Popular destinations include the capital of Taipei and Hualien, the ‘city by the sea.’ Taiwan has a solid expat community, so if you’re feeling lonely, there are people to turn to for support.
First things first: China is massive. This means lots of variety for the English teacher, but lots of research as well. Do you want to teach in bustling Bejing? Glitzy Shanghai? Or would you prefer to go a bit more rural in the mountains of Hunan Province? The choice is yours.
Another factor to consider is language. If you want to learn Chinese, your location may be dictated by whether you’re studying Mandarin or Cantonese. Teaching jobs are available in both regions.
China holds further appeal because it is one of the cheapest places in Asia to live and work. Teachers will earn more by teaching private lessons, but finding them might require some work. Due to a high demand for teaching positions, many schools require a TEFL certificate or previous experience teaching English.
2. South Korea
Over the years, South Korea has exploded onto the English teaching scene in Asia. Between the EPIK program and private academies (called hagwons), there are jobs available all over the country. The pay is highly competitive and increases with experience, plus public school teachers have great benefits – sometimes up to seven weeks’ vacation a year. Health coverage is included and schools usually provide your accommodation.
Seoul is an extremely competitive place for English teachers, as is Jeju Island, the “Hawaii of Korea.” Seaside port Busan is one of the first places people consider, as well as the smaller city of Gangneung. South Korea is starting to shift its focus away from foreign English teachers, with the intention of increasing English ability in Korean teachers. This has led to cuts in the EPIK program, but there are still many jobs available at private institutions. However, the competition is stiff, so experience, an education degree, and/or a TEFL certificate will give you a leg up.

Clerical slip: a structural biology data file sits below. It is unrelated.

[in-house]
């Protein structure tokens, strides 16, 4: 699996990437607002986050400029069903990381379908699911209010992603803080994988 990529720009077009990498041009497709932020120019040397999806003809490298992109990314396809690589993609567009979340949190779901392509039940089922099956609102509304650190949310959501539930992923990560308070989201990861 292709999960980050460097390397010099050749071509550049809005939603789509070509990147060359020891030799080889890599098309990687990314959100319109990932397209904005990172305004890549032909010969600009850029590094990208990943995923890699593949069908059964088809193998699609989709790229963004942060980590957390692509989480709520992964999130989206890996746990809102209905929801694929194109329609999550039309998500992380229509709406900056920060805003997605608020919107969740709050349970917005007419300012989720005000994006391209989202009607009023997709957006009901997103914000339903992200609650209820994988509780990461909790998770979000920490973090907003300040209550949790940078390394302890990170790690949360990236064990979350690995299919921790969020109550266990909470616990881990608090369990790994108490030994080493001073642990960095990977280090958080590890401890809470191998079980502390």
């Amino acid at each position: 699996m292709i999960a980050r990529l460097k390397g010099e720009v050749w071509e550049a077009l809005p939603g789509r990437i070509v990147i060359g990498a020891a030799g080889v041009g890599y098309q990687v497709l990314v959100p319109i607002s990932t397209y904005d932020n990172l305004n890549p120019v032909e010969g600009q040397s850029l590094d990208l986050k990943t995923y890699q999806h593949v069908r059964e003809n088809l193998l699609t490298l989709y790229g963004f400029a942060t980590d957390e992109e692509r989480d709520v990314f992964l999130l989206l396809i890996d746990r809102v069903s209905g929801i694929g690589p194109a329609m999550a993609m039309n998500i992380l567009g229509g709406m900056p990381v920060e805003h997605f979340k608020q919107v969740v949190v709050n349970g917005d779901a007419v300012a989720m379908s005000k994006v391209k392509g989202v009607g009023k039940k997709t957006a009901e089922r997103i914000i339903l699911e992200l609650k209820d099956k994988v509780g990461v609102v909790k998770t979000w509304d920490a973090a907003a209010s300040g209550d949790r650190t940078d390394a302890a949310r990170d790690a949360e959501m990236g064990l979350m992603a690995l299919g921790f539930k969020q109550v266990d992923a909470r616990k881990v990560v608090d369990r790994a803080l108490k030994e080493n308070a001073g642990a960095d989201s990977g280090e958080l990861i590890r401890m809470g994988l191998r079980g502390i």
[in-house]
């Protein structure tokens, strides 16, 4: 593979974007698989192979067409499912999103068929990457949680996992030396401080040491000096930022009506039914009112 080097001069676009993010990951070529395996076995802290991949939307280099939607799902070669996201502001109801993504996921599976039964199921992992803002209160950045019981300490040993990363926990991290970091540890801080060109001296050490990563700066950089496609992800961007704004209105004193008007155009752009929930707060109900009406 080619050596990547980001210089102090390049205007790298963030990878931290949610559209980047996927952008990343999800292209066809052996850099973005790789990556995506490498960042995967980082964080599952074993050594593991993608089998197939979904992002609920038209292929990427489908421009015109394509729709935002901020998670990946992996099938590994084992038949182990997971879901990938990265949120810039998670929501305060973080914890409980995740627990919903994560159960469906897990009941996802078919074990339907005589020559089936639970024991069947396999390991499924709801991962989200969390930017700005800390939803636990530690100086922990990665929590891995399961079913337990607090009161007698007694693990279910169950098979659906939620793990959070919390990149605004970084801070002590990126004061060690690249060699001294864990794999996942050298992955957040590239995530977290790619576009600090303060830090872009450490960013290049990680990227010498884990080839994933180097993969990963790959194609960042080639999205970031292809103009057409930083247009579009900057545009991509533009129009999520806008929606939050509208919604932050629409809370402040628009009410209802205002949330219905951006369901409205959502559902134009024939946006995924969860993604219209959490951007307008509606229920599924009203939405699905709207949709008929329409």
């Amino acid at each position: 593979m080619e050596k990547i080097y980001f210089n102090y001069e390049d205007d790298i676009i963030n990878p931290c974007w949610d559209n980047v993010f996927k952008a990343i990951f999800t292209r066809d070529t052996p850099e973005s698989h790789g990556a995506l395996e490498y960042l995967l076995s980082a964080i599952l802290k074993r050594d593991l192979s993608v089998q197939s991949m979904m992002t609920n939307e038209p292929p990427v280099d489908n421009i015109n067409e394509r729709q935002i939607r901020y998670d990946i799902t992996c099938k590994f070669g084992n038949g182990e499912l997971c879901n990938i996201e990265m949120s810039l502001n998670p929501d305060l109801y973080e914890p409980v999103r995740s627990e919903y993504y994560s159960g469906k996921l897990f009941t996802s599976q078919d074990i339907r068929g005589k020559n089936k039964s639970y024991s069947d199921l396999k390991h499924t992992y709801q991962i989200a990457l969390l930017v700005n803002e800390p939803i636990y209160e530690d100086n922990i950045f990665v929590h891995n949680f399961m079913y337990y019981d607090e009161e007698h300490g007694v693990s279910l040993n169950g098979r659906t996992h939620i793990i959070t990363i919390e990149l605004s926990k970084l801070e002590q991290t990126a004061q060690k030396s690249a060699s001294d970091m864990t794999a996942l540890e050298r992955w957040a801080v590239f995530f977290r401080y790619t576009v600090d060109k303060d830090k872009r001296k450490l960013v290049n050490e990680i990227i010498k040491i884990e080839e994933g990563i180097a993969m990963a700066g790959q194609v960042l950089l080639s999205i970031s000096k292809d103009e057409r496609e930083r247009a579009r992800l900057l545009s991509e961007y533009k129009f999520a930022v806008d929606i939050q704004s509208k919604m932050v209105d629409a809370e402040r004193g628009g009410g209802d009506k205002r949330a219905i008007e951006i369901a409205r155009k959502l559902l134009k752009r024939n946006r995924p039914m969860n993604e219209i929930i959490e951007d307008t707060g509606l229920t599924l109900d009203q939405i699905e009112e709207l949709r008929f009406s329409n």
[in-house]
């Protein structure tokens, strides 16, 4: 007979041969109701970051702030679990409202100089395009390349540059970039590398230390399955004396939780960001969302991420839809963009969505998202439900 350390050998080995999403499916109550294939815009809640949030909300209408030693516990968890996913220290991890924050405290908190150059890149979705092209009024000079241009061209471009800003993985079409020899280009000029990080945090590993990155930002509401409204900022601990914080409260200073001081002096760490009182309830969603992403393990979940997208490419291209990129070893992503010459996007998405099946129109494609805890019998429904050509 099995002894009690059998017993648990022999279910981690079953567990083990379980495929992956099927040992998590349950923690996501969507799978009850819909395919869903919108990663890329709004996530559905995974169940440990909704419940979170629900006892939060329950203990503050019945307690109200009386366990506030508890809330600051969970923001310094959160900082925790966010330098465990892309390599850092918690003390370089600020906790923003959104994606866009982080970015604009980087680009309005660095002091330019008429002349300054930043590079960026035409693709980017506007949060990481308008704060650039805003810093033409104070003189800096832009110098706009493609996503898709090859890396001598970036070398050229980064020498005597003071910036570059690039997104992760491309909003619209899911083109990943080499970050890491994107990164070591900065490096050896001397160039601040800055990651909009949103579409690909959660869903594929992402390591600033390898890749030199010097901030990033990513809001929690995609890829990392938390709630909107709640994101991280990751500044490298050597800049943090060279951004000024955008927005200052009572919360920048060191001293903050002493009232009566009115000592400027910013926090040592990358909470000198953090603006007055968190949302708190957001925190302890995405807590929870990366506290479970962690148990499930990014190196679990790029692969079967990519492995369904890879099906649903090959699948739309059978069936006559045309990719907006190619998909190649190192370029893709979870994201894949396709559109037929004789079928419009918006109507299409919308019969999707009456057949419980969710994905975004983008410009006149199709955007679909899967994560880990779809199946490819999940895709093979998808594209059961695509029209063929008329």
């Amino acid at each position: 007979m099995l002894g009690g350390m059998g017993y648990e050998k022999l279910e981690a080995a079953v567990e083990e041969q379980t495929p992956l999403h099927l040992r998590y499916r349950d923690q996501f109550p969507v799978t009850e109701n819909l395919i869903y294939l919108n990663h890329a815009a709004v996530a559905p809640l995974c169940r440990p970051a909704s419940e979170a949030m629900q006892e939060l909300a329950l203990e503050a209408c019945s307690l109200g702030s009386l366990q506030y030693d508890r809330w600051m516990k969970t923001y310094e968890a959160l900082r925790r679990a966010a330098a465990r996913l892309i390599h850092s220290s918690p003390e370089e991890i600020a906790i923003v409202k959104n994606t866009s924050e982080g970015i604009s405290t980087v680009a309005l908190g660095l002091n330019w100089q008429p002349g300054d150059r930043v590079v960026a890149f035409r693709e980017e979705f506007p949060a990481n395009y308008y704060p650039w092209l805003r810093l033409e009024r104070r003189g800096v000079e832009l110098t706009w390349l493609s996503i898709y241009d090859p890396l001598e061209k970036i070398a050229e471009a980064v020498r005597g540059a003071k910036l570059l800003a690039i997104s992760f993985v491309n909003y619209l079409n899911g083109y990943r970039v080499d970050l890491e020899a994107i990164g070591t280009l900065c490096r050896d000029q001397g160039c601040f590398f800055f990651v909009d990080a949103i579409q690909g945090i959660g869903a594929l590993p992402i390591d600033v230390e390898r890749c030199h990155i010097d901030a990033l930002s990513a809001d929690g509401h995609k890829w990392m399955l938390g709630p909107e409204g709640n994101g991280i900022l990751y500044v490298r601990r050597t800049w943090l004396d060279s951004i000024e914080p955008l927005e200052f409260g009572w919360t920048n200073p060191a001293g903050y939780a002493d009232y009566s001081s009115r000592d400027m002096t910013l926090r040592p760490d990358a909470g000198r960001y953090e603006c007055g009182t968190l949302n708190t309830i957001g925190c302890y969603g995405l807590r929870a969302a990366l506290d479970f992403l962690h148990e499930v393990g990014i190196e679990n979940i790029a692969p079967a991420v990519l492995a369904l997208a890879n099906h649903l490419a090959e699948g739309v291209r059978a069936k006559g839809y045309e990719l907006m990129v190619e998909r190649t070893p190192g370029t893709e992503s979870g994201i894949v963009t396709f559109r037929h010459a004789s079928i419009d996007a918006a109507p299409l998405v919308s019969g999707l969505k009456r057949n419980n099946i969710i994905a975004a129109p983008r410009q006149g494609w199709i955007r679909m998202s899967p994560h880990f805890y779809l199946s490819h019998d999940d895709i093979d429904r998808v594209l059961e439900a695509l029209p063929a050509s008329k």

Japan consistently tops the list of best countries for teaching in Asia. The government JET program is one of the oldest and most well respected in Asia, and the country holds everlasting appeal to travelers. Skiing in summer, beaches in winter, friendly people and exotic food keep the applications pouring in. The pay for English teachers is high compared to other Asian countries, and you don’t need to speak Japanese to apply.
If you don’t have any luck applying to the highly-competitive JET program, consider private chain schools or private lessons in business English. Both will allow you to get your foot in the door and increase your chances of being accepted to the JET program.
Japan is very foreigner-friendly, with signs in English and expats tucked into every corner of the islands. A serious benefit of teaching in Japan is that once you have your work visa, you can teach wherever you want, unlike in Korea where you are committed to one employer.
Asia is a fascinating place with plenty of opportunities to teach English. No matter how long you decide to stay (for some people, it turns into forever), you will find yourself immersed in a culture that you can’t get anywhere else in the world.Photo Credits: f_mafra, Alexyo, Benny Han, Megan Lee, and Lauren Fitzpatrick.